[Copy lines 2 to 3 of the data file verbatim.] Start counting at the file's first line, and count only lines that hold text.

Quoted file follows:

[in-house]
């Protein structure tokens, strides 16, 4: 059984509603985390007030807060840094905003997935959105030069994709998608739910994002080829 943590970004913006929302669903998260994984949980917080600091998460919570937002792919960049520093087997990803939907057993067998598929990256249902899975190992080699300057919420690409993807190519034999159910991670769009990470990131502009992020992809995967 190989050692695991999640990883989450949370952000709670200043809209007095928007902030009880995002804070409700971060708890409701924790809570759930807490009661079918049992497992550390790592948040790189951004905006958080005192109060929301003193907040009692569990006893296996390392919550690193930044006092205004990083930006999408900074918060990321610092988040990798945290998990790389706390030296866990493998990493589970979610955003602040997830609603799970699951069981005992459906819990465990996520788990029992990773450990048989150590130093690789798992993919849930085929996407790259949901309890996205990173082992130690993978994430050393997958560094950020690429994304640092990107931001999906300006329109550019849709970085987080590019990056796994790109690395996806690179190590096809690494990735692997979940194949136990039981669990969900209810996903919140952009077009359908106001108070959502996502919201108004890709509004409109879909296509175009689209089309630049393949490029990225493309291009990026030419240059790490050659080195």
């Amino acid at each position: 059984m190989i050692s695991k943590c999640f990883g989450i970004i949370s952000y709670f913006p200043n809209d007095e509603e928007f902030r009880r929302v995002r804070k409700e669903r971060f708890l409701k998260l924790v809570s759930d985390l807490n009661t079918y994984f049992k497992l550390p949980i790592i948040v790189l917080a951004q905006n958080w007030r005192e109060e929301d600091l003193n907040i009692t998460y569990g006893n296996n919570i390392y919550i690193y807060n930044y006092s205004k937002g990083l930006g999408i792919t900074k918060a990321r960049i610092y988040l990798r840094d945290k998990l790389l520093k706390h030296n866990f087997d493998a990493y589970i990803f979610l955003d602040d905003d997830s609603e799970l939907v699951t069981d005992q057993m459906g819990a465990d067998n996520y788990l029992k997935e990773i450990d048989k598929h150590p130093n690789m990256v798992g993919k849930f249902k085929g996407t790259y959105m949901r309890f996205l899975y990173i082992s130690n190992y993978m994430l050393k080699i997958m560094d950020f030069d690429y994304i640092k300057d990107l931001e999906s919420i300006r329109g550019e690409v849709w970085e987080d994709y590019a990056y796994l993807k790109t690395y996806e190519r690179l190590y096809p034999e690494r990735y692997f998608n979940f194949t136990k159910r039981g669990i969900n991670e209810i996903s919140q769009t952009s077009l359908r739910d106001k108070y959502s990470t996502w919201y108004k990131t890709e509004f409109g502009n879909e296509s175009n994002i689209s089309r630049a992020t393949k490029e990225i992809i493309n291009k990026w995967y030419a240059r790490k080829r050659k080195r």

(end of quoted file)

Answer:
């Protein structure tokens, strides 16, 4: 059984509603985390007030807060840094905003997935959105030069994709998608739910994002080829 943590970004913006929302669903998260994984949980917080600091998460919570937002792919960049520093087997990803939907057993067998598929990256249902899975190992080699300057919420690409993807190519034999159910991670769009990470990131502009992020992809995967 190989050692695991999640990883989450949370952000709670200043809209007095928007902030009880995002804070409700971060708890409701924790809570759930807490009661079918049992497992550390790592948040790189951004905006958080005192109060929301003193907040009692569990006893296996390392919550690193930044006092205004990083930006999408900074918060990321610092988040990798945290998990790389706390030296866990493998990493589970979610955003602040997830609603799970699951069981005992459906819990465990996520788990029992990773450990048989150590130093690789798992993919849930085929996407790259949901309890996205990173082992130690993978994430050393997958560094950020690429994304640092990107931001999906300006329109550019849709970085987080590019990056796994790109690395996806690179190590096809690494990735692997979940194949136990039981669990969900209810996903919140952009077009359908106001108070959502996502919201108004890709509004409109879909296509175009689209089309630049393949490029990225493309291009990026030419240059790490050659080195």
């Amino acid at each position: 059984m190989i050692s695991k943590c999640f990883g989450i970004i949370s952000y709670f913006p200043n809209d007095e509603e928007f902030r009880r929302v995002r804070k409700e669903r971060f708890l409701k998260l924790v809570s759930d985390l807490n009661t079918y994984f049992k497992l550390p949980i790592i948040v790189l917080a951004q905006n958080w007030r005192e109060e929301d600091l003193n907040i009692t998460y569990g006893n296996n919570i390392y919550i690193y807060n930044y006092s205004k937002g990083l930006g999408i792919t900074k918060a990321r960049i610092y988040l990798r840094d945290k998990l790389l520093k706390h030296n866990f087997d493998a990493y589970i990803f979610l955003d602040d905003d997830s609603e799970l939907v699951t069981d005992q057993m459906g819990a465990d067998n996520y788990l029992k997935e990773i450990d048989k598929h150590p130093n690789m990256v798992g993919k849930f249902k085929g996407t790259y959105m949901r309890f996205l899975y990173i082992s130690n190992y993978m994430l050393k080699i997958m560094d950020f030069d690429y994304i640092k300057d990107l931001e999906s919420i300006r329109g550019e690409v849709w970085e987080d994709y590019a990056y796994l993807k790109t690395y996806e190519r690179l190590y096809p034999e690494r990735y692997f998608n979940f194949t136990k159910r039981g669990i969900n991670e209810i996903s919140q769009t952009s077009l359908r739910d106001k108070y959502s990470t996502w919201y108004k990131t890709e509004f409109g502009n879909e296509s175009n994002i689209s089309r630049a992020t393949k490029e990225i992809i493309n291009k990026w995967y030419a240059r790490k080829r050659k080195r």